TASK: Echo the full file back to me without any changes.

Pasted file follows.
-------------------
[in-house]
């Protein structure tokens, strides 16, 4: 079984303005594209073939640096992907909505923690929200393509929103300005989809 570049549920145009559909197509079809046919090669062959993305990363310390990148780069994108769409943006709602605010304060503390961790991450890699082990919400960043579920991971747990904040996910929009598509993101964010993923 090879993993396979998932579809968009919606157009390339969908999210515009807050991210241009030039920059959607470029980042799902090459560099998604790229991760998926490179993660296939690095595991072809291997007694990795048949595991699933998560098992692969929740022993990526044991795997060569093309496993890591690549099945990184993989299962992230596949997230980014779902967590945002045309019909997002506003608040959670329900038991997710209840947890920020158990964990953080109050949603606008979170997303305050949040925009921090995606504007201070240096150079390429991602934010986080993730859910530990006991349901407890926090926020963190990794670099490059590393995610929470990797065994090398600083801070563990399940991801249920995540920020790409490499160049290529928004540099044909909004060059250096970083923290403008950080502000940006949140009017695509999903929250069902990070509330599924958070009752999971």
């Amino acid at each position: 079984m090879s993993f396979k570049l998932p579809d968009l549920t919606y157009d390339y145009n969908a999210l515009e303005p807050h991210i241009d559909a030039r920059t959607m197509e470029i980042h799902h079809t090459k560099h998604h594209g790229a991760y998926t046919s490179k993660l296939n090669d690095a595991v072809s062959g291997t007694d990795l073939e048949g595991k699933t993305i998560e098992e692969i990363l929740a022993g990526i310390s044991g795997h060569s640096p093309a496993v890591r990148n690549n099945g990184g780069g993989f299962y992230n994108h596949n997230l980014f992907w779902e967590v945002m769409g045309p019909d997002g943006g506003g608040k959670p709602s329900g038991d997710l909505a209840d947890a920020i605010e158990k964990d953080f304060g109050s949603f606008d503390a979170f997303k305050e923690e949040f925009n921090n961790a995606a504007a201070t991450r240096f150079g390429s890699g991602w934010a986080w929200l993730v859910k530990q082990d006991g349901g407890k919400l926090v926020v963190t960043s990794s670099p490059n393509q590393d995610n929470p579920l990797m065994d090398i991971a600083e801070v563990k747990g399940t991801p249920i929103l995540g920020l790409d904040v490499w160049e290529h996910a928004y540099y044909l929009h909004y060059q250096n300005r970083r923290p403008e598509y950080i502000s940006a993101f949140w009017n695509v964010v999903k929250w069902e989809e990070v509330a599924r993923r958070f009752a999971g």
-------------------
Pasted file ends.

[in-house]
């Protein structure tokens, strides 16, 4: 079984303005594209073939640096992907909505923690929200393509929103300005989809 570049549920145009559909197509079809046919090669062959993305990363310390990148780069994108769409943006709602605010304060503390961790991450890699082990919400960043579920991971747990904040996910929009598509993101964010993923 090879993993396979998932579809968009919606157009390339969908999210515009807050991210241009030039920059959607470029980042799902090459560099998604790229991760998926490179993660296939690095595991072809291997007694990795048949595991699933998560098992692969929740022993990526044991795997060569093309496993890591690549099945990184993989299962992230596949997230980014779902967590945002045309019909997002506003608040959670329900038991997710209840947890920020158990964990953080109050949603606008979170997303305050949040925009921090995606504007201070240096150079390429991602934010986080993730859910530990006991349901407890926090926020963190990794670099490059590393995610929470990797065994090398600083801070563990399940991801249920995540920020790409490499160049290529928004540099044909909004060059250096970083923290403008950080502000940006949140009017695509999903929250069902990070509330599924958070009752999971």
């Amino acid at each position: 079984m090879s993993f396979k570049l998932p579809d968009l549920t919606y157009d390339y145009n969908a999210l515009e303005p807050h991210i241009d559909a030039r920059t959607m197509e470029i980042h799902h079809t090459k560099h998604h594209g790229a991760y998926t046919s490179k993660l296939n090669d690095a595991v072809s062959g291997t007694d990795l073939e048949g595991k699933t993305i998560e098992e692969i990363l929740a022993g990526i310390s044991g795997h060569s640096p093309a496993v890591r990148n690549n099945g990184g780069g993989f299962y992230n994108h596949n997230l980014f992907w779902e967590v945002m769409g045309p019909d997002g943006g506003g608040k959670p709602s329900g038991d997710l909505a209840d947890a920020i605010e158990k964990d953080f304060g109050s949603f606008d503390a979170f997303k305050e923690e949040f925009n921090n961790a995606a504007a201070t991450r240096f150079g390429s890699g991602w934010a986080w929200l993730v859910k530990q082990d006991g349901g407890k919400l926090v926020v963190t960043s990794s670099p490059n393509q590393d995610n929470p579920l990797m065994d090398i991971a600083e801070v563990k747990g399940t991801p249920i929103l995540g920020l790409d904040v490499w160049e290529h996910a928004y540099y044909l929009h909004y060059q250096n300005r970083r923290p403008e598509y950080i502000s940006a993101f949140w009017n695509v964010v999903k929250w069902e989809e990070v509330a599924r993923r958070f009752a999971g």